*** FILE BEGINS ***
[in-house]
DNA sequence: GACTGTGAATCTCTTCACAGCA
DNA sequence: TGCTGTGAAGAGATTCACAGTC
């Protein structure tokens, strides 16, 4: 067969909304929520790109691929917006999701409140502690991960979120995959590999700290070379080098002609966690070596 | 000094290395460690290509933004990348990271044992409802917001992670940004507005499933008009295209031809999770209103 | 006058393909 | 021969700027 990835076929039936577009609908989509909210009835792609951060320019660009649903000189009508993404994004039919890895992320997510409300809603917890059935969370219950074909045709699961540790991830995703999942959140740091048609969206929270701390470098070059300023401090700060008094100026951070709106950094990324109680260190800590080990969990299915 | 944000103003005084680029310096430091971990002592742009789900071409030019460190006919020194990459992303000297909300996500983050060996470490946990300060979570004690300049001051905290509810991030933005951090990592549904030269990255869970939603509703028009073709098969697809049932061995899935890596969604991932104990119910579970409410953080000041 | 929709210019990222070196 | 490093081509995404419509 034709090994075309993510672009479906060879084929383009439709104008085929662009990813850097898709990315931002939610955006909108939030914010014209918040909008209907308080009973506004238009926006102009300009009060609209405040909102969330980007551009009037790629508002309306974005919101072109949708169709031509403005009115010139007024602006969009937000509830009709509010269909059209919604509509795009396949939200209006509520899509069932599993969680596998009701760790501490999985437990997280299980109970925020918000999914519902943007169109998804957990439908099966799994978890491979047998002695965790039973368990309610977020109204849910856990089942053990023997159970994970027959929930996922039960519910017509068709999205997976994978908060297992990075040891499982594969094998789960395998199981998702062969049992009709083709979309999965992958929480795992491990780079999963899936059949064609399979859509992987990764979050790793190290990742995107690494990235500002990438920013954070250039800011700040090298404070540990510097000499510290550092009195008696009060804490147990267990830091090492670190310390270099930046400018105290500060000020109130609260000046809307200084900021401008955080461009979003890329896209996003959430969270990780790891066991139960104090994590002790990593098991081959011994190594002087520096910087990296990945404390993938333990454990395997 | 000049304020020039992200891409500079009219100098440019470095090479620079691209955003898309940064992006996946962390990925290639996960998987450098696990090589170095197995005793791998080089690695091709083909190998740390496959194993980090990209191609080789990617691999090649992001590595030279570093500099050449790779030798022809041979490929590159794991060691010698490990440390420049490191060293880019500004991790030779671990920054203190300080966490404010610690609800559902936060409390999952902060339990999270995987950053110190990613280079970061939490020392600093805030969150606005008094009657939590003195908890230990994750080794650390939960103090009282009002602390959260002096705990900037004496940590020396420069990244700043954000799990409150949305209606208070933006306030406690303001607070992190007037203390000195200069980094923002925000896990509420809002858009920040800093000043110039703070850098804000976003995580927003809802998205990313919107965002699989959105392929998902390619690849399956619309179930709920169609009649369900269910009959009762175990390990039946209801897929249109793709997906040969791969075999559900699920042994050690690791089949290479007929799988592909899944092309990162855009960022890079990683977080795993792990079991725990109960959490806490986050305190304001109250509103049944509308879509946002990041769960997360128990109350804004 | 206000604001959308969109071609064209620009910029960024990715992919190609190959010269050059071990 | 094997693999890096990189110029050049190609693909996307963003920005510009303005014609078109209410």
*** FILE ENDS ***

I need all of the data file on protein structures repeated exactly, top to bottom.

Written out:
[in-house]
DNA sequence: GACTGTGAATCTCTTCACAGCA
DNA sequence: TGCTGTGAAGAGATTCACAGTC
């Protein structure tokens, strides 16, 4: 067969909304929520790109691929917006999701409140502690991960979120995959590999700290070379080098002609966690070596 | 000094290395460690290509933004990348990271044992409802917001992670940004507005499933008009295209031809999770209103 | 006058393909 | 021969700027 990835076929039936577009609908989509909210009835792609951060320019660009649903000189009508993404994004039919890895992320997510409300809603917890059935969370219950074909045709699961540790991830995703999942959140740091048609969206929270701390470098070059300023401090700060008094100026951070709106950094990324109680260190800590080990969990299915 | 944000103003005084680029310096430091971990002592742009789900071409030019460190006919020194990459992303000297909300996500983050060996470490946990300060979570004690300049001051905290509810991030933005951090990592549904030269990255869970939603509703028009073709098969697809049932061995899935890596969604991932104990119910579970409410953080000041 | 929709210019990222070196 | 490093081509995404419509 034709090994075309993510672009479906060879084929383009439709104008085929662009990813850097898709990315931002939610955006909108939030914010014209918040909008209907308080009973506004238009926006102009300009009060609209405040909102969330980007551009009037790629508002309306974005919101072109949708169709031509403005009115010139007024602006969009937000509830009709509010269909059209919604509509795009396949939200209006509520899509069932599993969680596998009701760790501490999985437990997280299980109970925020918000999914519902943007169109998804957990439908099966799994978890491979047998002695965790039973368990309610977020109204849910856990089942053990023997159970994970027959929930996922039960519910017509068709999205997976994978908060297992990075040891499982594969094998789960395998199981998702062969049992009709083709979309999965992958929480795992491990780079999963899936059949064609399979859509992987990764979050790793190290990742995107690494990235500002990438920013954070250039800011700040090298404070540990510097000499510290550092009195008696009060804490147990267990830091090492670190310390270099930046400018105290500060000020109130609260000046809307200084900021401008955080461009979003890329896209996003959430969270990780790891066991139960104090994590002790990593098991081959011994190594002087520096910087990296990945404390993938333990454990395997 | 000049304020020039992200891409500079009219100098440019470095090479620079691209955003898309940064992006996946962390990925290639996960998987450098696990090589170095197995005793791998080089690695091709083909190998740390496959194993980090990209191609080789990617691999090649992001590595030279570093500099050449790779030798022809041979490929590159794991060691010698490990440390420049490191060293880019500004991790030779671990920054203190300080966490404010610690609800559902936060409390999952902060339990999270995987950053110190990613280079970061939490020392600093805030969150606005008094009657939590003195908890230990994750080794650390939960103090009282009002602390959260002096705990900037004496940590020396420069990244700043954000799990409150949305209606208070933006306030406690303001607070992190007037203390000195200069980094923002925000896990509420809002858009920040800093000043110039703070850098804000976003995580927003809802998205990313919107965002699989959105392929998902390619690849399956619309179930709920169609009649369900269910009959009762175990390990039946209801897929249109793709997906040969791969075999559900699920042994050690690791089949290479007929799988592909899944092309990162855009960022890079990683977080795993792990079991725990109960959490806490986050305190304001109250509103049944509308879509946002990041769960997360128990109350804004 | 206000604001959308969109071609064209620009910029960024990715992919190609190959010269050059071990 | 094997693999890096990189110029050049190609693909996307963003920005510009303005014609078109209410």